FIG. 2 illustrates a current limiting device according to another embodiment of the invention. The current limiting device 200 includes first and second electrodes 210, 212 an electrically conductive composite material 220 positioned between the electrodes, and at least one thin layer 224 which is positioned perpendicular to the direction of current flow and has a higher resistance than the average resistance for an average layer of the same thickness and orientation in the device. The thin layer 224 may be, for example, a layer which includes opposing surfaces of one of the electrodes 210, 212 and the composite material 220, wherein the higher resistance derives from the contact resistance between the electrode and composite material. The thin layer 224 may also be formed anywhere between the electrodes, for example as shown in FIG. 4, and by methods other than contact resistance, as discussed above.

The current limiting device 200 is typically under compressive pressure in a direction perpendicular to the selected thin high resistance layer, as indicated by the arrows labeled "P" in FIG. 2. The composite material 220 typically comprises a low pyrolysis temperature binder and conducting filler, examples of which are described below, that is pressure contacted to the electrodes so that there is a contact resistance between the material and one or both electrodes. In operation, the device is placed in series with the electrical circuit to be protected.

As shown in FIG. 2, the current limiting device 200 also includes a reinforcing web 230 which is disposed within the composite material 220. The web 230 typically takes the form of a three-dimensional network of connected, continuous strands. According to this embodiment, the web 230 may extend all the way from one electrode 210 to the other electrode 212, and may be in physical contact with one or both electrodes. The strands of the web typically comprise an electrically insulative material, having a specific resistivity greater than 106 ohm-cm, for example. The strands of the web are typically sufficiently compliant to facilitate or allow reformation of the separated layers after a switching event. The strands of the web 230 may comprise glass, fiberglass, nylon, polyester, graphite fibers, boron fibers, cotton, modified cotton, rayon, cellulose, a cellulose derivative, an acrylic, polycarbonate, polyurethane, or a polyaramid (KEVLAR), for example.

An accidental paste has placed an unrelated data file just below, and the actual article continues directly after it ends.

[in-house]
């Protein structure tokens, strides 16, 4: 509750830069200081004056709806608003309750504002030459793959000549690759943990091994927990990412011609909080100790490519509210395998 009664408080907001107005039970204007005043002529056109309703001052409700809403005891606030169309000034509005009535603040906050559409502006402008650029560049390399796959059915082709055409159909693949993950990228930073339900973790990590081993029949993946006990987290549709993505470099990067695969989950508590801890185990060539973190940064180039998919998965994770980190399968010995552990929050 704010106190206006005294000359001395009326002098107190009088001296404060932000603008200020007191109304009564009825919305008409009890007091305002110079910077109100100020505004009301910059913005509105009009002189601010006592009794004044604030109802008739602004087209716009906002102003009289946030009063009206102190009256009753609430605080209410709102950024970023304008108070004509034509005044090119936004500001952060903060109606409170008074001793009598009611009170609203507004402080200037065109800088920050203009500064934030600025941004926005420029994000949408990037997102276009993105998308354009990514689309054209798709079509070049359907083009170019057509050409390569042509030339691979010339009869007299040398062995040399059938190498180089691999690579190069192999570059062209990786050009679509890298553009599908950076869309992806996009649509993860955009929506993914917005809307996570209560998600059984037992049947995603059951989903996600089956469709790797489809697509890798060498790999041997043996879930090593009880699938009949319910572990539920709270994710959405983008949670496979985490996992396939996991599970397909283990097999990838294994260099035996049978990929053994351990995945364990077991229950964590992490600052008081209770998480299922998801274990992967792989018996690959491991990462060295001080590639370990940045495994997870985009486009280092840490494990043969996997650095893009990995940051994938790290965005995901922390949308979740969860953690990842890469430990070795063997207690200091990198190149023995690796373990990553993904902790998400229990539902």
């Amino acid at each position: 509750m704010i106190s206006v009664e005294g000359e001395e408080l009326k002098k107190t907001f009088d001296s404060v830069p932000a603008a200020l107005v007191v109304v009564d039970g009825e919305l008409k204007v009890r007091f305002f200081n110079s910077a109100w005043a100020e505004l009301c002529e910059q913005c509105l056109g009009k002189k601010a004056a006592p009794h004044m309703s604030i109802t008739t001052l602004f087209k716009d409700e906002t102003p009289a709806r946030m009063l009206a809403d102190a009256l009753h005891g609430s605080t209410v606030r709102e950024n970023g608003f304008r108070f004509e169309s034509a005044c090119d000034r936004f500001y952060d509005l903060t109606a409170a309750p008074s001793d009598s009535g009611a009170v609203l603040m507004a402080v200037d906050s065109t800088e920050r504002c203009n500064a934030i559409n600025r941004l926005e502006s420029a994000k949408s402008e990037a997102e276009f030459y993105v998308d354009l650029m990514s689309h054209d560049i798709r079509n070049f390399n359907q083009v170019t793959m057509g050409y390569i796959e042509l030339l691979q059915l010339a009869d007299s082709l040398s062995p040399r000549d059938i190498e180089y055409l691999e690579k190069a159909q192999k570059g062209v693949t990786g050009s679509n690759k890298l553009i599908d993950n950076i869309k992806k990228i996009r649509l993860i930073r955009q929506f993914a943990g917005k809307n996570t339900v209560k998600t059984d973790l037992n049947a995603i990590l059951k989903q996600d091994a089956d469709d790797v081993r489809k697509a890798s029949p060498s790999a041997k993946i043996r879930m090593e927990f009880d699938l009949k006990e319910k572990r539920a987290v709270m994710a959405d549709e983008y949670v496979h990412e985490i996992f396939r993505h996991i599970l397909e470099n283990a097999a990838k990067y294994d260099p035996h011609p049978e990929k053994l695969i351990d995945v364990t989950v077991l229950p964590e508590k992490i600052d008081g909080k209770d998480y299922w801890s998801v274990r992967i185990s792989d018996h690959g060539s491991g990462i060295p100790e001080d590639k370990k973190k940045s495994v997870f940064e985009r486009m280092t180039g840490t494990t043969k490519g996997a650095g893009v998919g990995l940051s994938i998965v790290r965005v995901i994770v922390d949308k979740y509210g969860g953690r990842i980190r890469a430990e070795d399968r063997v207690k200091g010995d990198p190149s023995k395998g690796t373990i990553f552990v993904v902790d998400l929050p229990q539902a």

The compliant nature of the web 230 allows the web to yield as the composite material 220 ablates in the selected thin layer 224, e.g. at the interface between the composite material and the electrode, during a switching event. Yielding of the web 230 along with the ablation of the composite material 230 facilitates or allows the current limiting device 200 to return or reform into its nonseparated state due to compressive pressure P which pushes the separated layers (e.g. the composite material and electrode) together. It is believed that once the layers of the current limiting device have returned to the nonseparated state or the low resistance state, the current limiting device is fully operational for future current-limiting operations in response to other short-circuit events.

The web 230 may be generally in the form of a two-dimensional mesh, if desired. In FIG. 2, the size and configuration of the web 230 relative to the size of the composite material 220 is provided as an example, and those skilled in the art will recognize that other configurations are possible. The web 230 provides reinforcement to the composite material 220 to prevent cracking or breaking of the composite material 220 during a switching event, in which a substantial amount of energy is typically directed to the composite material. If enhanced strength is desired, the strands of the web can be formed of a metal such as nickel, aluminum, silver, or copper, for example.

The embodiments shown in FIGS. 1-2 can be formed by impregnating the web with the composite material. For example, according to one embodiment, a web-reinforced current limiting device can be fabricated by placing the desired web or mesh in the same type of mold in which the mesh-free composite material is formed, together with the composite material, and curing the composite material by application of heat and pressure. Molding conditions are of course adjusted appropriately to be compatible with the composition of the web material.